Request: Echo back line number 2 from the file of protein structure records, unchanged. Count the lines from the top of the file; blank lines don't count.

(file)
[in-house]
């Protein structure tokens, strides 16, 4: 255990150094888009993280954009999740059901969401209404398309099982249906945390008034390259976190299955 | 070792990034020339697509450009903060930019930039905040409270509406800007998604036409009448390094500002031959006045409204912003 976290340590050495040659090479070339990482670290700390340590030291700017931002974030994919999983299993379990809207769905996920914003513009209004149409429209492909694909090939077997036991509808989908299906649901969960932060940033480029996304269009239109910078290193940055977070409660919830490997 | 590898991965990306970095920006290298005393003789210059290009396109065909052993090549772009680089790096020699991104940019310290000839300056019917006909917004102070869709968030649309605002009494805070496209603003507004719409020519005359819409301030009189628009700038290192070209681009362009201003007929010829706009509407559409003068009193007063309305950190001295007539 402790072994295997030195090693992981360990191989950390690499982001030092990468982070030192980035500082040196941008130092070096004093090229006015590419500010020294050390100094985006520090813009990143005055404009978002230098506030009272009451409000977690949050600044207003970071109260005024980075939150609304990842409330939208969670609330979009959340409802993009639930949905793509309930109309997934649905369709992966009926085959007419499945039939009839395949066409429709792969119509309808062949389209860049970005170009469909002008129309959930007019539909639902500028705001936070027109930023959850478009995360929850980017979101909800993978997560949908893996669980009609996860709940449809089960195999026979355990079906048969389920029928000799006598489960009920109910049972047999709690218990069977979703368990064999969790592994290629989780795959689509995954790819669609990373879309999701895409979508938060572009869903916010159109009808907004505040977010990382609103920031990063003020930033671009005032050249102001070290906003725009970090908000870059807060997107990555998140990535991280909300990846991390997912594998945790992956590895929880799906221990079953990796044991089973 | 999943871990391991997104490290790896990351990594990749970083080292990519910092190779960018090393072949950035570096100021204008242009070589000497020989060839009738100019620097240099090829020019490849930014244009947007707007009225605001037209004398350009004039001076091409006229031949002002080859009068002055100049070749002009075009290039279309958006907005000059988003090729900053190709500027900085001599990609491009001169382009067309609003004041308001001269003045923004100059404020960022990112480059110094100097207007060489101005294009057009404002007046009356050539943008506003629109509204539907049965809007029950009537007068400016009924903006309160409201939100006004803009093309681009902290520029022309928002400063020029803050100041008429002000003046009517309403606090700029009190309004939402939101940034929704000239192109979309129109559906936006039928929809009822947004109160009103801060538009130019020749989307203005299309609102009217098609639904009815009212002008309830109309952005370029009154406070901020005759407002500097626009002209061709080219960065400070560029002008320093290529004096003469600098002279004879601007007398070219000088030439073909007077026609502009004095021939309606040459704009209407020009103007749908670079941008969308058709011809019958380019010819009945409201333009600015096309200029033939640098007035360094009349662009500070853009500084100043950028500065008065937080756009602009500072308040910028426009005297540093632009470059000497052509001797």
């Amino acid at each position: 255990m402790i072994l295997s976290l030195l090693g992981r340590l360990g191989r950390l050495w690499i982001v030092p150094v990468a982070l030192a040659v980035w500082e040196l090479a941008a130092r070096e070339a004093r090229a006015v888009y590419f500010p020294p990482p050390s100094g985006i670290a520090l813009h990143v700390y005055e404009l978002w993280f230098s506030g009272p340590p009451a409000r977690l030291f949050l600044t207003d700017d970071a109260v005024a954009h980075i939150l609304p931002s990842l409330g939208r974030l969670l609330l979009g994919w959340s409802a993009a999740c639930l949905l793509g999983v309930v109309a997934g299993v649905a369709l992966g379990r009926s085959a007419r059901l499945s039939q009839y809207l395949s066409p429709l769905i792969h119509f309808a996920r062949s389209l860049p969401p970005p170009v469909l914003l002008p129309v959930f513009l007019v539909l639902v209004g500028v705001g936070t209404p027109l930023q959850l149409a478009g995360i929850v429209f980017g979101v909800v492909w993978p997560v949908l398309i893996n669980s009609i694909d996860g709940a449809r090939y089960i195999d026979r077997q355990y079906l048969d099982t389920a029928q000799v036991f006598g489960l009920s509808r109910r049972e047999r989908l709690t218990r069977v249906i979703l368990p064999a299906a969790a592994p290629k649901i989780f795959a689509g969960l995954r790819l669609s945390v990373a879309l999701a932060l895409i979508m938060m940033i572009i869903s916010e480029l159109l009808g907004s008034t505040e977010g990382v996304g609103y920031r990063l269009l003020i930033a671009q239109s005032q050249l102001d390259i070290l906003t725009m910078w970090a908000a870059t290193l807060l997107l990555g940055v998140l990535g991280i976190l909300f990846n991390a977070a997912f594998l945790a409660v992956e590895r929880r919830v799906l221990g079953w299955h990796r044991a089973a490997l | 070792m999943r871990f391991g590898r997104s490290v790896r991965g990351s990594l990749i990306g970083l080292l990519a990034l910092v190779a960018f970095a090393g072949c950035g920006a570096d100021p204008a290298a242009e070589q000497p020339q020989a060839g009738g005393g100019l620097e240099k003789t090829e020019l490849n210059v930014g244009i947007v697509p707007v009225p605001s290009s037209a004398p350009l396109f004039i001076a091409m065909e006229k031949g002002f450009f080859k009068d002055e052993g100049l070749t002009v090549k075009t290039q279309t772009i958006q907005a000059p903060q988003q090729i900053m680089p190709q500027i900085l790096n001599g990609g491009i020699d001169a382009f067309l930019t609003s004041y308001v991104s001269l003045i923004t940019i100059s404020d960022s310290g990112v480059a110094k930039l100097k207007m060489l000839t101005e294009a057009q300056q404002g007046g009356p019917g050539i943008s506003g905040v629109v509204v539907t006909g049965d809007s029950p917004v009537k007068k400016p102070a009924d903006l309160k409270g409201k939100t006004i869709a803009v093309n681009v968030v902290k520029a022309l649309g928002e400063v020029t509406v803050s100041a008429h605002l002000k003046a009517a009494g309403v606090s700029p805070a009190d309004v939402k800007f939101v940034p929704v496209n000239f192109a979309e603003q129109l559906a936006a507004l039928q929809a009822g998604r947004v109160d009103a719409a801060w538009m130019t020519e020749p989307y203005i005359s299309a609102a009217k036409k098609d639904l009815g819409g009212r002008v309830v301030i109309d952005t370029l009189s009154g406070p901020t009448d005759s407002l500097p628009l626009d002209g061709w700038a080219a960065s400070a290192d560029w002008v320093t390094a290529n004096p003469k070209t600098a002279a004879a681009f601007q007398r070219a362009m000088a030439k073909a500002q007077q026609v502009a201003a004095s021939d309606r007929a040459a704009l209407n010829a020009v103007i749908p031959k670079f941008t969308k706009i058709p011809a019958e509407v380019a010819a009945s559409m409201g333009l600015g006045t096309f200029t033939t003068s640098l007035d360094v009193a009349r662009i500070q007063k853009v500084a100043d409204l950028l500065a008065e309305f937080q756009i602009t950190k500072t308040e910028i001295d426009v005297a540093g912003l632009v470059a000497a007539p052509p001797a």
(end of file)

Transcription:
């Protein structure tokens, strides 16, 4: 255990150094888009993280954009999740059901969401209404398309099982249906945390008034390259976190299955 | 070792990034020339697509450009903060930019930039905040409270509406800007998604036409009448390094500002031959006045409204912003 976290340590050495040659090479070339990482670290700390340590030291700017931002974030994919999983299993379990809207769905996920914003513009209004149409429209492909694909090939077997036991509808989908299906649901969960932060940033480029996304269009239109910078290193940055977070409660919830490997 | 590898991965990306970095920006290298005393003789210059290009396109065909052993090549772009680089790096020699991104940019310290000839300056019917006909917004102070869709968030649309605002009494805070496209603003507004719409020519005359819409301030009189628009700038290192070209681009362009201003007929010829706009509407559409003068009193007063309305950190001295007539 402790072994295997030195090693992981360990191989950390690499982001030092990468982070030192980035500082040196941008130092070096004093090229006015590419500010020294050390100094985006520090813009990143005055404009978002230098506030009272009451409000977690949050600044207003970071109260005024980075939150609304990842409330939208969670609330979009959340409802993009639930949905793509309930109309997934649905369709992966009926085959007419499945039939009839395949066409429709792969119509309808062949389209860049970005170009469909002008129309959930007019539909639902500028705001936070027109930023959850478009995360929850980017979101909800993978997560949908893996669980009609996860709940449809089960195999026979355990079906048969389920029928000799006598489960009920109910049972047999709690218990069977979703368990064999969790592994290629989780795959689509995954790819669609990373879309999701895409979508938060572009869903916010159109009808907004505040977010990382609103920031990063003020930033671009005032050249102001070290906003725009970090908000870059807060997107990555998140990535991280909300990846991390997912594998945790992956590895929880799906221990079953990796044991089973 | 999943871990391991997104490290790896990351990594990749970083080292990519910092190779960018090393072949950035570096100021204008242009070589000497020989060839009738100019620097240099090829020019490849930014244009947007707007009225605001037209004398350009004039001076091409006229031949002002080859009068002055100049070749002009075009290039279309958006907005000059988003090729900053190709500027900085001599990609491009001169382009067309609003004041308001001269003045923004100059404020960022990112480059110094100097207007060489101005294009057009404002007046009356050539943008506003629109509204539907049965809007029950009537007068400016009924903006309160409201939100006004803009093309681009902290520029022309928002400063020029803050100041008429002000003046009517309403606090700029009190309004939402939101940034929704000239192109979309129109559906936006039928929809009822947004109160009103801060538009130019020749989307203005299309609102009217098609639904009815009212002008309830109309952005370029009154406070901020005759407002500097626009002209061709080219960065400070560029002008320093290529004096003469600098002279004879601007007398070219000088030439073909007077026609502009004095021939309606040459704009209407020009103007749908670079941008969308058709011809019958380019010819009945409201333009600015096309200029033939640098007035360094009349662009500070853009500084100043950028500065008065937080756009602009500072308040910028426009005297540093632009470059000497052509001797």